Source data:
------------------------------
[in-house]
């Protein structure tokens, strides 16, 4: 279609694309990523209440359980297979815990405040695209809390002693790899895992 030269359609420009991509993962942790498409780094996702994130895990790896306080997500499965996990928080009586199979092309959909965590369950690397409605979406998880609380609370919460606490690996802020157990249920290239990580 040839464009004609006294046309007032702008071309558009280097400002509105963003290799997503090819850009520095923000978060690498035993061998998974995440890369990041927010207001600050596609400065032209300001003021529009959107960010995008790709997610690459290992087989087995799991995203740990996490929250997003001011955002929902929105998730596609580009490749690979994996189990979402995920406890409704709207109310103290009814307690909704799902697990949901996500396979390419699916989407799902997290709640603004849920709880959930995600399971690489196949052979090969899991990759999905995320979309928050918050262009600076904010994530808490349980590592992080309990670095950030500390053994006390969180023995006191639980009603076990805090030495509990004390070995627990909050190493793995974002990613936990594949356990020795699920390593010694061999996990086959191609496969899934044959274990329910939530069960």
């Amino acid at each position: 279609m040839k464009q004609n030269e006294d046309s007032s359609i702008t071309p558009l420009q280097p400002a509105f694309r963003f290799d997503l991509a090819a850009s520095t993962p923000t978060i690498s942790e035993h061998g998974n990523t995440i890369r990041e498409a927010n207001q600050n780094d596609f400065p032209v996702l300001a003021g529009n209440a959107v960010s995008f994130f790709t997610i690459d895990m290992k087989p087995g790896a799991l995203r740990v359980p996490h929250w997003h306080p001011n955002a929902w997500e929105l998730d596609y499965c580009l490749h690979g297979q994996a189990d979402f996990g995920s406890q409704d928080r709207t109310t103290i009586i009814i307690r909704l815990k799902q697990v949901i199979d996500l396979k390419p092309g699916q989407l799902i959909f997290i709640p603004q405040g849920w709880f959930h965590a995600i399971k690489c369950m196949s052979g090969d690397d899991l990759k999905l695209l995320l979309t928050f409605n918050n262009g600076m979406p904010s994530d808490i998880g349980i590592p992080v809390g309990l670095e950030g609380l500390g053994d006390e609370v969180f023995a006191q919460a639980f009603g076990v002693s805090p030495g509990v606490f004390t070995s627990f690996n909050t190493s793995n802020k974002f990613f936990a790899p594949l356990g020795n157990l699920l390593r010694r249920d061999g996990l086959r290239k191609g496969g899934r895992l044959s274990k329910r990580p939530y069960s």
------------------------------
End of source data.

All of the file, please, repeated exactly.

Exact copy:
[in-house]
């Protein structure tokens, strides 16, 4: 279609694309990523209440359980297979815990405040695209809390002693790899895992 030269359609420009991509993962942790498409780094996702994130895990790896306080997500499965996990928080009586199979092309959909965590369950690397409605979406998880609380609370919460606490690996802020157990249920290239990580 040839464009004609006294046309007032702008071309558009280097400002509105963003290799997503090819850009520095923000978060690498035993061998998974995440890369990041927010207001600050596609400065032209300001003021529009959107960010995008790709997610690459290992087989087995799991995203740990996490929250997003001011955002929902929105998730596609580009490749690979994996189990979402995920406890409704709207109310103290009814307690909704799902697990949901996500396979390419699916989407799902997290709640603004849920709880959930995600399971690489196949052979090969899991990759999905995320979309928050918050262009600076904010994530808490349980590592992080309990670095950030500390053994006390969180023995006191639980009603076990805090030495509990004390070995627990909050190493793995974002990613936990594949356990020795699920390593010694061999996990086959191609496969899934044959274990329910939530069960």
């Amino acid at each position: 279609m040839k464009q004609n030269e006294d046309s007032s359609i702008t071309p558009l420009q280097p400002a509105f694309r963003f290799d997503l991509a090819a850009s520095t993962p923000t978060i690498s942790e035993h061998g998974n990523t995440i890369r990041e498409a927010n207001q600050n780094d596609f400065p032209v996702l300001a003021g529009n209440a959107v960010s995008f994130f790709t997610i690459d895990m290992k087989p087995g790896a799991l995203r740990v359980p996490h929250w997003h306080p001011n955002a929902w997500e929105l998730d596609y499965c580009l490749h690979g297979q994996a189990d979402f996990g995920s406890q409704d928080r709207t109310t103290i009586i009814i307690r909704l815990k799902q697990v949901i199979d996500l396979k390419p092309g699916q989407l799902i959909f997290i709640p603004q405040g849920w709880f959930h965590a995600i399971k690489c369950m196949s052979g090969d690397d899991l990759k999905l695209l995320l979309t928050f409605n918050n262009g600076m979406p904010s994530d808490i998880g349980i590592p992080v809390g309990l670095e950030g609380l500390g053994d006390e609370v969180f023995a006191q919460a639980f009603g076990v002693s805090p030495g509990v606490f004390t070995s627990f690996n909050t190493s793995n802020k974002f990613f936990a790899p594949l356990g020795n157990l699920l390593r010694r249920d061999g996990l086959r290239k191609g496969g899934r895992l044959s274990k329910r990580p939530y069960s």